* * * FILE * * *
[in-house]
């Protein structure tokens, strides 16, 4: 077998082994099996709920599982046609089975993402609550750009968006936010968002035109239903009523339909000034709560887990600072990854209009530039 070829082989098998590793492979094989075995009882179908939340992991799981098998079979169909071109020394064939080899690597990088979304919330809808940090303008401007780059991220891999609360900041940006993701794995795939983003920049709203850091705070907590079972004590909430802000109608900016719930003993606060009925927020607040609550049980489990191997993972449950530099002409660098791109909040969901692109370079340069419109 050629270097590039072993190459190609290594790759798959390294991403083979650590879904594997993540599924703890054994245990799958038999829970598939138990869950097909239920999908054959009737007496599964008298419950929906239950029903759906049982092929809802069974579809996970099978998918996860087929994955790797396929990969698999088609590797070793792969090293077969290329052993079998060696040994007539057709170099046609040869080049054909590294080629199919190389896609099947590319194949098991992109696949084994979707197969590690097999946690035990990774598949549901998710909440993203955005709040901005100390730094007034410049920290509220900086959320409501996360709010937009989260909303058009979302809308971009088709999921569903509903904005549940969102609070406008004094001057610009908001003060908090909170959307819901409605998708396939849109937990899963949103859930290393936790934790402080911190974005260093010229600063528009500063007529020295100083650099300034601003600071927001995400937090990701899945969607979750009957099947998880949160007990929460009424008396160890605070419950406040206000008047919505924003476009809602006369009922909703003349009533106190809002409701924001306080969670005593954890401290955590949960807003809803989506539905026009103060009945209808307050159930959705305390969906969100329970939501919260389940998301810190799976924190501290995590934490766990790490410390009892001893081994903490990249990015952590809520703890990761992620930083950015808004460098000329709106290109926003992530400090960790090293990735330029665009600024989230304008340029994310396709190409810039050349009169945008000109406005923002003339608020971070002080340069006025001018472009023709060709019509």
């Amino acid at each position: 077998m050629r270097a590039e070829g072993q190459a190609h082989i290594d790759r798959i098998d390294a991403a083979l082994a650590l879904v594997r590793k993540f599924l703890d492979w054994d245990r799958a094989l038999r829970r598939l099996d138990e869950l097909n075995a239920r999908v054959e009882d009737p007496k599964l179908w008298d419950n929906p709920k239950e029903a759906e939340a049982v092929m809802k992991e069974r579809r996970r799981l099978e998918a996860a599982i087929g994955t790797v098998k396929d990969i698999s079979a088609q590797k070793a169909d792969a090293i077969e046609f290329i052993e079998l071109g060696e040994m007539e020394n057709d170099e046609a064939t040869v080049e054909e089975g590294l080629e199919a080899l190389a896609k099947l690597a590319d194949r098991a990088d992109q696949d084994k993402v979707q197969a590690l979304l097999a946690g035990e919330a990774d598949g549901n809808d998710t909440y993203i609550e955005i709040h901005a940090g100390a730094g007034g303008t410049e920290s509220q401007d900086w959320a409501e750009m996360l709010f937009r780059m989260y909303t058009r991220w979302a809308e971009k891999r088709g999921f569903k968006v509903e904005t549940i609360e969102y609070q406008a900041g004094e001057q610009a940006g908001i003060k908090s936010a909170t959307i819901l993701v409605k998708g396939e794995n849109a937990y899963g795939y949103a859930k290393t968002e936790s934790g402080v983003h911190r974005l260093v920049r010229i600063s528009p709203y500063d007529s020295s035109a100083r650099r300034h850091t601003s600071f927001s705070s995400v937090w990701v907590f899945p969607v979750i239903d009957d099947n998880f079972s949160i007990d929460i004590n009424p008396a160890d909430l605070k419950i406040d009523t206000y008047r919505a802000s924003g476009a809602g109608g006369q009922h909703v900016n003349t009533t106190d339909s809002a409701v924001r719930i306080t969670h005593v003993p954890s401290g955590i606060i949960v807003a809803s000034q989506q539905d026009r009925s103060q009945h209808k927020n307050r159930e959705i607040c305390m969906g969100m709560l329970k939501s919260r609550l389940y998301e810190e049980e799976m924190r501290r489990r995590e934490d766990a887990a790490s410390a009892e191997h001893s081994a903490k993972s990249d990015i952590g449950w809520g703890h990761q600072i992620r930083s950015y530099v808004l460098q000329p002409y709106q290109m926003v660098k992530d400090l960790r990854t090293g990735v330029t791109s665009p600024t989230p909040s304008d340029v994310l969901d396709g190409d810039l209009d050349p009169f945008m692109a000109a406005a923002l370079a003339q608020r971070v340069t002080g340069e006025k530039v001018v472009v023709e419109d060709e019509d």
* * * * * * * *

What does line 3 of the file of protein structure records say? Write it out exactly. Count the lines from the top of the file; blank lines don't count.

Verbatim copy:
């Amino acid at each position: 077998m050629r270097a590039e070829g072993q190459a190609h082989i290594d790759r798959i098998d390294a991403a083979l082994a650590l879904v594997r590793k993540f599924l703890d492979w054994d245990r799958a094989l038999r829970r598939l099996d138990e869950l097909n075995a239920r999908v054959e009882d009737p007496k599964l179908w008298d419950n929906p709920k239950e029903a759906e939340a049982v092929m809802k992991e069974r579809r996970r799981l099978e998918a996860a599982i087929g994955t790797v098998k396929d990969i698999s079979a088609q590797k070793a169909d792969a090293i077969e046609f290329i052993e079998l071109g060696e040994m007539e020394n057709d170099e046609a064939t040869v080049e054909e089975g590294l080629e199919a080899l190389a896609k099947l690597a590319d194949r098991a990088d992109q696949d084994k993402v979707q197969a590690l979304l097999a946690g035990e919330a990774d598949g549901n809808d998710t909440y993203i609550e955005i709040h901005a940090g100390a730094g007034g303008t410049e920290s509220q401007d900086w959320a409501e750009m996360l709010f937009r780059m989260y909303t058009r991220w979302a809308e971009k891999r088709g999921f569903k968006v509903e904005t549940i609360e969102y609070q406008a900041g004094e001057q610009a940006g908001i003060k908090s936010a909170t959307i819901l993701v409605k998708g396939e794995n849109a937990y899963g795939y949103a859930k290393t968002e936790s934790g402080v983003h911190r974005l260093v920049r010229i600063s528009p709203y500063d007529s020295s035109a100083r650099r300034h850091t601003s600071f927001s705070s995400v937090w990701v907590f899945p969607v979750i239903d009957d099947n998880f079972s949160i007990d929460i004590n009424p008396a160890d909430l605070k419950i406040d009523t206000y008047r919505a802000s924003g476009a809602g109608g006369q009922h909703v900016n003349t009533t106190d339909s809002a409701v924001r719930i306080t969670h005593v003993p954890s401290g955590i606060i949960v807003a809803s000034q989506q539905d026009r009925s103060q009945h209808k927020n307050r159930e959705i607040c305390m969906g969100m709560l329970k939501s919260r609550l389940y998301e810190e049980e799976m924190r501290r489990r995590e934490d766990a887990a790490s410390a009892e191997h001893s081994a903490k993972s990249d990015i952590g449950w809520g703890h990761q600072i992620r930083s950015y530099v808004l460098q000329p002409y709106q290109m926003v660098k992530d400090l960790r990854t090293g990735v330029t791109s665009p600024t989230p909040s304008d340029v994310l969901d396709g190409d810039l209009d050349p009169f945008m692109a000109a406005a923002l370079a003339q608020r971070v340069t002080g340069e006025k530039v001018v472009v023709e419109d060709e019509d």